Below are some common foods and their sodium content.
Fresh fruits, vegetables, unsalted nuts, and rice, dried beans and peas are examples of foods that are low in sodium.
Sodium and health
Too high a concentration of sodium in the blood causes a condition called hypernatremia. Too much sodium in the diet almost never causes Hypernatremia. Causes include excessive water loss (e.g. severe diarrhea), restricted water intake, untreated diabetes (causes water loss), kidney disease, and hormonal imbalances. Symptoms include signs of dehydrationsuch as extreme thirst, dark urine, sunken eyes, fatigue, irregular heart beat, muscle twitching, seizures, and coma.
Hypernatremia and hyponatremia are at the extreme ends of sodium imbalance. However, high dietary intake of salt can cause less visible health damage in the form of high blood pressure (hypertension). Hypertension silently damages the heart, blood vessels, and kidney and increases the risk of stroke, heart attack, and kidney damage. A low-salt diet significantly lowers blood pressure in 30-60% of people with high blood pressure and a quarter to half of people with normal blood pressure. Some individuals are more sensitive to sodium than others. Those people who are most likely to see a rise in blood pressure with increased sodium intake include people who are obese, have type 2 diabetes, are elderly, female, and African American.
The American Heart Association recommends reducing sodium in the diet to between 1,500 mg and 2,300 mg daily. Below are some suggestions for cutting down on salt.
People who are salt-sensitive may need to keep their salt intake at levels below the suggested daily amounts to control their blood pressure.
Certain drugs cause large amounts of sodium to be excreted by the kidneys and removed from the body in urine. Diuretics (‘‘water pills’’) are among the best known of these drugs. Other types of drugs that may cause low sodium levels, especially in ill individuals, include non-steroidal anti-inflammatory drugs (NSAIDs) such as Advil, Motrin, and Aleve, opiates such as codeine and morphine, selective serotonin-reuptake inhibitors (SSRIs) such as Prozac or Paxil, and tricyclic antidepres-sants such as Elavil and Tofranil.
Health concerns about sodium have been discussed above. Most problems related to high blood pressure are chronic, slow to develop disorders that do not cause serious complications until the second half of an individual’s lifetime. Kidney failure, heart attack, and stroke are all complications of high blood pressure and potentially of high sodium intake.
Salt is an acquired taste. Parents can help their children control their salt intake and discourage the development of a craving for salt by substituting low-salt foods for high-salt foods.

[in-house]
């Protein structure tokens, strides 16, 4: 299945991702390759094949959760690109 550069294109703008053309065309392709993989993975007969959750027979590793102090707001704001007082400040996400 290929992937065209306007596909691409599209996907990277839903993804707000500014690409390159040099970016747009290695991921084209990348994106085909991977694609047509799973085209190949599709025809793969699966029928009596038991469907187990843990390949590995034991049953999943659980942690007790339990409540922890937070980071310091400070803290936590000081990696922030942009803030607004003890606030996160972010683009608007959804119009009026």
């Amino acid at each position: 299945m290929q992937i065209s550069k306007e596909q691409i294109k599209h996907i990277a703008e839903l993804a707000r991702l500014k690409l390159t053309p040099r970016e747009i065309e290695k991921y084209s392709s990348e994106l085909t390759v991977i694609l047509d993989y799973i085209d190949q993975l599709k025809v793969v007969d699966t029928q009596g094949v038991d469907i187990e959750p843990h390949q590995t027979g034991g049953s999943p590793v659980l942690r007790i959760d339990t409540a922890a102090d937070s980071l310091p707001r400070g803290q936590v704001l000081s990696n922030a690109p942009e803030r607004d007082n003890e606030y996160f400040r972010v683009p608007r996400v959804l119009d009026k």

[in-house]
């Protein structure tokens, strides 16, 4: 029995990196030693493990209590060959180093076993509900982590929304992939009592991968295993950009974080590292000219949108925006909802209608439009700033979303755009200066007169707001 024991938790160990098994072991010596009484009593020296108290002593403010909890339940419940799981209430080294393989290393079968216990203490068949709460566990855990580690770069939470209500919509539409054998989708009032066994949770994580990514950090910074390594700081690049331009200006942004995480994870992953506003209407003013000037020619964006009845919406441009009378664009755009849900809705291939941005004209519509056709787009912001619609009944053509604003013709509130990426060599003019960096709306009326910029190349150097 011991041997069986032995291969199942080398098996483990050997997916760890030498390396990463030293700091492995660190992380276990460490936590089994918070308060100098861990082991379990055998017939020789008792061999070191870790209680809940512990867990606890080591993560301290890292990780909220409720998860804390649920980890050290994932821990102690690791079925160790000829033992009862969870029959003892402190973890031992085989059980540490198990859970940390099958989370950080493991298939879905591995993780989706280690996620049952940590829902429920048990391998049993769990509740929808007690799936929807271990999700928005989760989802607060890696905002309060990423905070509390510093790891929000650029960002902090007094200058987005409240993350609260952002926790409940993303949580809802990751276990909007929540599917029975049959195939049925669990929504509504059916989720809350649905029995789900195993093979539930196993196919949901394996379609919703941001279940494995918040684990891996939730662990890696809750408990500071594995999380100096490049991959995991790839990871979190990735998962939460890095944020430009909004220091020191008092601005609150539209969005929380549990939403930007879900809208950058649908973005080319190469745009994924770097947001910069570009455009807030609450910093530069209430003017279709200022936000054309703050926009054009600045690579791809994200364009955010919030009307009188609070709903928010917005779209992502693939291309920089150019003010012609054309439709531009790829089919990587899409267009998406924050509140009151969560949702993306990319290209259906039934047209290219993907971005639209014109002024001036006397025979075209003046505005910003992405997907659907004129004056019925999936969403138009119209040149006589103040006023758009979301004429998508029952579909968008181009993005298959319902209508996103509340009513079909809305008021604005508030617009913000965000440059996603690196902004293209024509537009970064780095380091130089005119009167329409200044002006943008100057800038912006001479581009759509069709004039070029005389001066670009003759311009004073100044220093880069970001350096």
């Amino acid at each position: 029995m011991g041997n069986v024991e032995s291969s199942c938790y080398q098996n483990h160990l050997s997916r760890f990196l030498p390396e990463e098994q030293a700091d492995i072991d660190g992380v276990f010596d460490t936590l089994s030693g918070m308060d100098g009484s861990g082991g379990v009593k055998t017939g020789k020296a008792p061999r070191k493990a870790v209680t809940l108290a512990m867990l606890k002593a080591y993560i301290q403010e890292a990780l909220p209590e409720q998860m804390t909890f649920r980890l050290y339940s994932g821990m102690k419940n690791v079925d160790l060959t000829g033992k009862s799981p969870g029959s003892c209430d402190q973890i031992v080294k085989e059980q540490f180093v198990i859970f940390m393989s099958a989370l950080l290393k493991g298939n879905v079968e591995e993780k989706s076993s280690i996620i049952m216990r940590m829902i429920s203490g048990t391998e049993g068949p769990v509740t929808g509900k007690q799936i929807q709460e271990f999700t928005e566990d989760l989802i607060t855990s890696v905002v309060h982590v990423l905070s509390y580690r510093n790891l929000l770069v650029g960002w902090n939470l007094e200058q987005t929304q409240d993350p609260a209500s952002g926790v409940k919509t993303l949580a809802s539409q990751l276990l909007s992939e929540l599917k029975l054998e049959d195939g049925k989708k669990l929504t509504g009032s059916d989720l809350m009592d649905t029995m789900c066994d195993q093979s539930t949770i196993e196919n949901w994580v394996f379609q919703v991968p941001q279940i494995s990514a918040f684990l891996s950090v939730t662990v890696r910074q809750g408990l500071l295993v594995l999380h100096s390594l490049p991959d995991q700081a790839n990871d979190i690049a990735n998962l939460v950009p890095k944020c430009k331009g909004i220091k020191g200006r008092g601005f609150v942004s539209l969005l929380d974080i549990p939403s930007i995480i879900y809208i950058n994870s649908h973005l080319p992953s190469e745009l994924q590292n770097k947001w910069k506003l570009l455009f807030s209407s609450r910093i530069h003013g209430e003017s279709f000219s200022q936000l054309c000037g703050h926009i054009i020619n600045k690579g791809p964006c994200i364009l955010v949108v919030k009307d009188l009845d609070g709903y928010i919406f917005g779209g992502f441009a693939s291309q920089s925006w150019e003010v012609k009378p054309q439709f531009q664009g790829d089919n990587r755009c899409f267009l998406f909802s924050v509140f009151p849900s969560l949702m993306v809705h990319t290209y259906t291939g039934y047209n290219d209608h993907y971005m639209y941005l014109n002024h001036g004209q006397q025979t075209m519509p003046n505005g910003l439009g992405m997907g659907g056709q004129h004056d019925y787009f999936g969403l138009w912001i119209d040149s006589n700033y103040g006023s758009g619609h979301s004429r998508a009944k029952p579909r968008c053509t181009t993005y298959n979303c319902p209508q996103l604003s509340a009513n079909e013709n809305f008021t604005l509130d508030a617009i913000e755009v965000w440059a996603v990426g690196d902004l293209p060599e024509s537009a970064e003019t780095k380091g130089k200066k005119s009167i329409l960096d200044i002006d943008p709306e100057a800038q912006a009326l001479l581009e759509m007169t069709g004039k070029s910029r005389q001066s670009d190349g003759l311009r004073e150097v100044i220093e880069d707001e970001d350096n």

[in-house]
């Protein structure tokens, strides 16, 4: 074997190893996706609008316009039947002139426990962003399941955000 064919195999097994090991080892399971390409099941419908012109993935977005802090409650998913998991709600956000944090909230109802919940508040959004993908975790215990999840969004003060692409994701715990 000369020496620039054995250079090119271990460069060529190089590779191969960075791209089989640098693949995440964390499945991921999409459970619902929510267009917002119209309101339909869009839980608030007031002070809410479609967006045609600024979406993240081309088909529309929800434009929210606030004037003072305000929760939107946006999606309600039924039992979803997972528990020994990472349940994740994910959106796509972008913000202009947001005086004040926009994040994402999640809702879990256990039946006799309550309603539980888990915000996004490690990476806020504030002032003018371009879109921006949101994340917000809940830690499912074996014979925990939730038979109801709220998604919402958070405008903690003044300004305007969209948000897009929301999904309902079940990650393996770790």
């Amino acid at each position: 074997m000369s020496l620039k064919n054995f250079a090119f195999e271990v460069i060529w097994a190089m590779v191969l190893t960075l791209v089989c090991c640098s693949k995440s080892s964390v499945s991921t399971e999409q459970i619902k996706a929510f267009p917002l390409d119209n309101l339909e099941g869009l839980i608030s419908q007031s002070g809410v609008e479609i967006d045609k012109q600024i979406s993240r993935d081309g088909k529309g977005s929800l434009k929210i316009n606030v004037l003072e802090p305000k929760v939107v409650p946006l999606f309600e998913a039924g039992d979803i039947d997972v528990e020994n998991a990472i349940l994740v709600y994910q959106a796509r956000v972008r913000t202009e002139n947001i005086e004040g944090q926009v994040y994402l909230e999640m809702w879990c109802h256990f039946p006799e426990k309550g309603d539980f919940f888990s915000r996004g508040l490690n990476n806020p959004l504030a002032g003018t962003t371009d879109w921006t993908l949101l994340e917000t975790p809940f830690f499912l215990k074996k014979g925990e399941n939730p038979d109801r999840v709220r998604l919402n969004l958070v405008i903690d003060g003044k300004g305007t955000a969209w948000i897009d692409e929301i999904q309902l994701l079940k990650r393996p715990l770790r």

American Heart Association. American Heart Association Low-Salt Cookbook: A Complete Guide to Reducing Sodium and Fat in Your Diet. 3rd ed. New York: Clarkson Potter Pubs., 2006.
Hawkins, W. Rex. Eat Right—Electrolyte: A Nutritional Guide to Minerals in Our Daily Diet. Amherst, NY: Prometheus Books, 2006.
James, Shelly V, The Complete Idiot’s Guide to Low-Sodium Meals. Indianapolis, IN: Alpha Books, 2006.
Pressman, Alan H. and Sheila Buff.The Complete Idiot’s Guide to Vitamins and Minerals. 3rd ed. Indianapolis, IN: Alpha Books, 2007.
American Heart Association. 7272 Greenville Avenue, Dallas, TX 75231. Telephone: (800) 242-8721. Website: <http://www.americanheart.org>
International Food Information Council. 1100 Connecticut Avenue, NW Suite 430, Washington, DC 20036. Telephone: 02-296-6540. Fax: 202-296-6547. Website: <http://ific.org>
Linus Pauling Institute. Oregon State University, 571 Weniger Hall, Corvallis, OR 97331-6512. Telephone: (541) 717-5075. Fax: (541) 737-5077. Website:<http://lpi.oregonstate.edu>
American Heart Association. ‘‘Sodium.’’ undated, accessed April 27, 2007, <http://www.americanheart.org/presenter.jhtml?identifier=4708>
Higdon, Jane. ‘‘Sodium.’’ Linus Pauling Institute-Oregon State University, February 16, 2004.<http://lpi.ore-gonstate.edu/infocenter/minerals/sodium>
Mayo Clinic Staff. ‘‘Sodium: Are You getting Too Much?’’ MayoClinic.com, May 24, 2006. <http://www.mayoclinic.com/health/sodium/NU00284>
Medline Plus. ‘‘Dietary Sodium.’’ U. S. National Library of Medicine, April 23, 2007. <http://www.nlm.nih/gov/medlineplus/dietarysodium.html>
Murray, Robert. ‘‘The Risk and Reality of Hyponatremia.’’ Gatorade Sports Science Institute, 2006. <http://www.gssiweb.com>
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United States Department of Health and Human Services and the United States Department of Agriculture.
‘‘Dietary Guidelines for Americans 2005.’’ January 12, 2005. <http://www.healthierus.gov/dietaryguidelines>
Tish Davidson, A.M.